Yesterday was a historic day that made clear just how much the status of social democratic parties as the dominant force on the left is in danger. For the first time ever, the Green Party in Germany is tied with the SPD in the poll of a major polling company (Forsa). This is the temporary culmination of a process that has accelerated significantly over the past couple of years.
The Green Party has already made significant inroads with middle-aged voters; whereas it used to be the party of young people only, it now appears to continue to hold on to the loyalty of many voters who first supported it in the 80s and 90s, even as these voters become older (while the Greens also add new voters in this age group), without losing any of its appeal to current young voters. In every age group under 60, the Greens are now a significant force.
Nevertheless, even if the Forsa survey is an outlier, it is clear that the Greens’ surge is proceeding much quicker than most of us would have anticipated. A few years ago even the election of Green mayors in Germany was a major event, as was the first ever directly won Green parliamentary seat.
While in some urban areas, especially with significant student populations, the Greens were often on par with the SPD, there was no indication that they could achieve such a status nationally any time in the near future. At the last election, which was a shocking historic low for the SPD with a mere 23%, the social democrats still got more than twice as many votes as the Greens (10.7%) – who were at their historic peak.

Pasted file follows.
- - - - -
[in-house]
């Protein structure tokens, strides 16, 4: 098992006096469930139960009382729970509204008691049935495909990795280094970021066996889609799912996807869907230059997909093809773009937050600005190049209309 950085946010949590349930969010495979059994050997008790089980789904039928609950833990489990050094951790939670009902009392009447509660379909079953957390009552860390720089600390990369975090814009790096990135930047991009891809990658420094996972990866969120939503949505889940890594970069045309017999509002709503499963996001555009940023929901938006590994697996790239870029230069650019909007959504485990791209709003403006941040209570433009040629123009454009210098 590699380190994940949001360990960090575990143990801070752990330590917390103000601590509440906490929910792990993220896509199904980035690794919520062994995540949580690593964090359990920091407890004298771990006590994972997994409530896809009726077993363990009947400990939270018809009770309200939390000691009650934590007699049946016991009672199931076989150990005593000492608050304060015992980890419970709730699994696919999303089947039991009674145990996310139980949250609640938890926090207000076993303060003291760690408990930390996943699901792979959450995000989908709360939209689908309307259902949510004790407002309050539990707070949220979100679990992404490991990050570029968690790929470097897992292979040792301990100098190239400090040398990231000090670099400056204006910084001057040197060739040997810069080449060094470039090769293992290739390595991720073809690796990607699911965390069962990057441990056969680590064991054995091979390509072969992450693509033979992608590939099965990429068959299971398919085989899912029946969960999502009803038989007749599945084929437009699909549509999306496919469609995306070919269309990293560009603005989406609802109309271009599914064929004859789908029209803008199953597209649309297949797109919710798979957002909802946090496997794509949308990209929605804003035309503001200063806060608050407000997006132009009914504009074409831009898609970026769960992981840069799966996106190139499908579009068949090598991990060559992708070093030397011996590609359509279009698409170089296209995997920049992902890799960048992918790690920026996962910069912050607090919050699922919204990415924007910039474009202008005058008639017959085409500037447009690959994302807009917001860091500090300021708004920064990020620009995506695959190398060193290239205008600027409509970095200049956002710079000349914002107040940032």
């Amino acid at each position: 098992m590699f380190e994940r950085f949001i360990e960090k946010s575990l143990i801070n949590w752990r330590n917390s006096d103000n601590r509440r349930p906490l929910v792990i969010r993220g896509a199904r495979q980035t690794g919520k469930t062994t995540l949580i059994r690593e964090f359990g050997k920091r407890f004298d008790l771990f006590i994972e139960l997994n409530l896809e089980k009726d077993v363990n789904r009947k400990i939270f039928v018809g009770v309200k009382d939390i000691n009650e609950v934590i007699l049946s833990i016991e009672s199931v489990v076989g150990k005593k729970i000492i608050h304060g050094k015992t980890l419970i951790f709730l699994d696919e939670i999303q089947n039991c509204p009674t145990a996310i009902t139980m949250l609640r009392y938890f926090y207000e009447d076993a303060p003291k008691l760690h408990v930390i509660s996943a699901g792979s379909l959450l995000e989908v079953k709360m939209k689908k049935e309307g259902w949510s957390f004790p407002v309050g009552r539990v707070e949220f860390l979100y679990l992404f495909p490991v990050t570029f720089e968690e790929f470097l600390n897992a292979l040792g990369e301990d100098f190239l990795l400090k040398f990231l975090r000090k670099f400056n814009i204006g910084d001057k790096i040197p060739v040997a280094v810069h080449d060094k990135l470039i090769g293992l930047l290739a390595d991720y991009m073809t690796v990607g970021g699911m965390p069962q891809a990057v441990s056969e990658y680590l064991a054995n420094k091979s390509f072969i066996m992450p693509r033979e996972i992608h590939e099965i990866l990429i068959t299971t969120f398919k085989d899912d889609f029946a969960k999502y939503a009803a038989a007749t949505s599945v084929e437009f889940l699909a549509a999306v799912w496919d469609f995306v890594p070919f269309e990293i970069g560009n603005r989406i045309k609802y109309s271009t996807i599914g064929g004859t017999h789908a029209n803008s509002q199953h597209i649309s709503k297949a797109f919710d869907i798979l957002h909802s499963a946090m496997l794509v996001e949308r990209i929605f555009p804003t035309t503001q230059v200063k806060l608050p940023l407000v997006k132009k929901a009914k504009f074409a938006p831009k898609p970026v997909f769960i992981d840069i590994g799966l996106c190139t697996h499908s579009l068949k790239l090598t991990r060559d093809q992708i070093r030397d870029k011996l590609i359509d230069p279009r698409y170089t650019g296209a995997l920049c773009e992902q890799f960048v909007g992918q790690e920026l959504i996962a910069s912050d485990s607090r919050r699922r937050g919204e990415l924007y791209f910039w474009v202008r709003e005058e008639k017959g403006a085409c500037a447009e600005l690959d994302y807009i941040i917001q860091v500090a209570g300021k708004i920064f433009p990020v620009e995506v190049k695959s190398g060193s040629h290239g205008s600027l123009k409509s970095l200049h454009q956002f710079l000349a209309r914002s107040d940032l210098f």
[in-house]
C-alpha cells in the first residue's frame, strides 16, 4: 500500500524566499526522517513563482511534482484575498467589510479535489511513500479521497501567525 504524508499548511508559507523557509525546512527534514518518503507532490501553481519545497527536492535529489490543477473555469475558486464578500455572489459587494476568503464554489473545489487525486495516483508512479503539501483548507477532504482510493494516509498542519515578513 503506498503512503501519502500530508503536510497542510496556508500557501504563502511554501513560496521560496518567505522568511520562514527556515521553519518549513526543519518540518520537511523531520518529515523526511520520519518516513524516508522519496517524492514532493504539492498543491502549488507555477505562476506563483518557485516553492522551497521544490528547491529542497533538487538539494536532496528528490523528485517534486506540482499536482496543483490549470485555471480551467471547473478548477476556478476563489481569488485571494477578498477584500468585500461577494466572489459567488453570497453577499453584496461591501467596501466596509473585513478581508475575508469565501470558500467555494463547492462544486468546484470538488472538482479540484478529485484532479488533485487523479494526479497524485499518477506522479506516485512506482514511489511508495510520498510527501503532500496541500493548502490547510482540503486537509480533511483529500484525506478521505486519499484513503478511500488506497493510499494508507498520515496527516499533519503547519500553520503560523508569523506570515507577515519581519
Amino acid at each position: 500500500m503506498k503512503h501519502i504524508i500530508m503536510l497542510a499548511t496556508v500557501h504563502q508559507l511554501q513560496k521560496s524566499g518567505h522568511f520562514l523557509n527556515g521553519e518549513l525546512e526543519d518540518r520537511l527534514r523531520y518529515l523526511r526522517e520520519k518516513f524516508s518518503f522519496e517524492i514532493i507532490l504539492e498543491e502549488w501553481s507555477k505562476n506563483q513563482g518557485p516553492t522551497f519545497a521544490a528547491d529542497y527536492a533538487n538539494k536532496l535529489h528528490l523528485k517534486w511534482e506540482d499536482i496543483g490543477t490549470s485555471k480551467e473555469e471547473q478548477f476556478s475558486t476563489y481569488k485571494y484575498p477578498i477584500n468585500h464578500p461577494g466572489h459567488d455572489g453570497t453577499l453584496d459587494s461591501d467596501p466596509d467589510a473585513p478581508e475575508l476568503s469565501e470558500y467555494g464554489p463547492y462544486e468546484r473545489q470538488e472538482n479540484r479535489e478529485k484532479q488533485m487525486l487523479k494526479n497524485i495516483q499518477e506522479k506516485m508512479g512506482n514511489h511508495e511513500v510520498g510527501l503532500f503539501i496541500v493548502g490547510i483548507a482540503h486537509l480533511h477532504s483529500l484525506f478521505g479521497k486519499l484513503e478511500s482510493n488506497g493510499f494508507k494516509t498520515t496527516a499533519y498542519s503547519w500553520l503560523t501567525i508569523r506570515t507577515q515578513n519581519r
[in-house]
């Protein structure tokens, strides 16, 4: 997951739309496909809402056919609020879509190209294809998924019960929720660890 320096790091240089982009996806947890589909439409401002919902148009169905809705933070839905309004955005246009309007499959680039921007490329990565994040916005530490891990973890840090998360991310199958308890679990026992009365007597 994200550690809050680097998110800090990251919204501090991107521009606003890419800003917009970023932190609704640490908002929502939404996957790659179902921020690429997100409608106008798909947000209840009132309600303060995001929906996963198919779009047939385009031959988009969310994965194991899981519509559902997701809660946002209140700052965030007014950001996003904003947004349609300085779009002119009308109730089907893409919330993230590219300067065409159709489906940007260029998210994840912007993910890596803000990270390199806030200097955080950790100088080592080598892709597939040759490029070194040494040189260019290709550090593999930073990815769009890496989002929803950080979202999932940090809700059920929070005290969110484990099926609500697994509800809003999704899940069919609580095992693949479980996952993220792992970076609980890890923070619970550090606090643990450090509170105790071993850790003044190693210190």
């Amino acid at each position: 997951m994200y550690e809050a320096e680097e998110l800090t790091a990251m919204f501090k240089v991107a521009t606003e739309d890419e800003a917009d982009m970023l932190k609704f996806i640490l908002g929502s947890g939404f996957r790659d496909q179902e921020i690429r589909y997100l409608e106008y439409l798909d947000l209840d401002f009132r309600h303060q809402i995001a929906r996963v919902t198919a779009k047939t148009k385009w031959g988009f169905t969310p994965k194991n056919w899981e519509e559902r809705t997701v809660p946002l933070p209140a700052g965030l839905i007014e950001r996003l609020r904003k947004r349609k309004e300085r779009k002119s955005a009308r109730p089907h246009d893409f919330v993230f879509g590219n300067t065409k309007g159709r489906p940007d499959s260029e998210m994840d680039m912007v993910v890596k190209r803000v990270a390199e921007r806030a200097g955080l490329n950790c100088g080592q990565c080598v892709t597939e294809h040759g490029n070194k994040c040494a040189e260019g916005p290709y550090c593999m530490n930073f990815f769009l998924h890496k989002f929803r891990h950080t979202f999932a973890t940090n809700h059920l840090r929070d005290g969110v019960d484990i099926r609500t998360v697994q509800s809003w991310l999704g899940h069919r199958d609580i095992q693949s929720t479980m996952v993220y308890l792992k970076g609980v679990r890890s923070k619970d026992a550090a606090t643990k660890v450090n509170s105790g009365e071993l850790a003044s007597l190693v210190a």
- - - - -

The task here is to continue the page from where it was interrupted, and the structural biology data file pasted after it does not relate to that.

Two of the many questions that come to mind:
First, will the German Greens’ shift to the centre continue and where will it end? They are already partnering with Christian Democrats in some German states and while they have ruled out a coalition on the federal level, in the long run the signs point in a different direction (that is to say the Greens may become “free radicals”, though certainly not a right-wing party). On the plus side, this would make it possible for social democracy to focus more on its traditional core electorate without risking the alienation of (already lost) centrist and young voters.
Second, will this trend continue and will the Greens replace the SPD as the strongest left-of-centre party? I always thought that at some point that might happen unless the social democrats find a better rapport with young voters. As of now, it seems unlikely that in the near future the Greens could emerge as the largest centre-left force, but then a lot of things are happening that seemed unlikely a little while ago. If you have any thoughts, let us know.
In the meanwhile, think of the possibilities: if this trend persists, the next German chancellor could be the son of Turkish immigrants…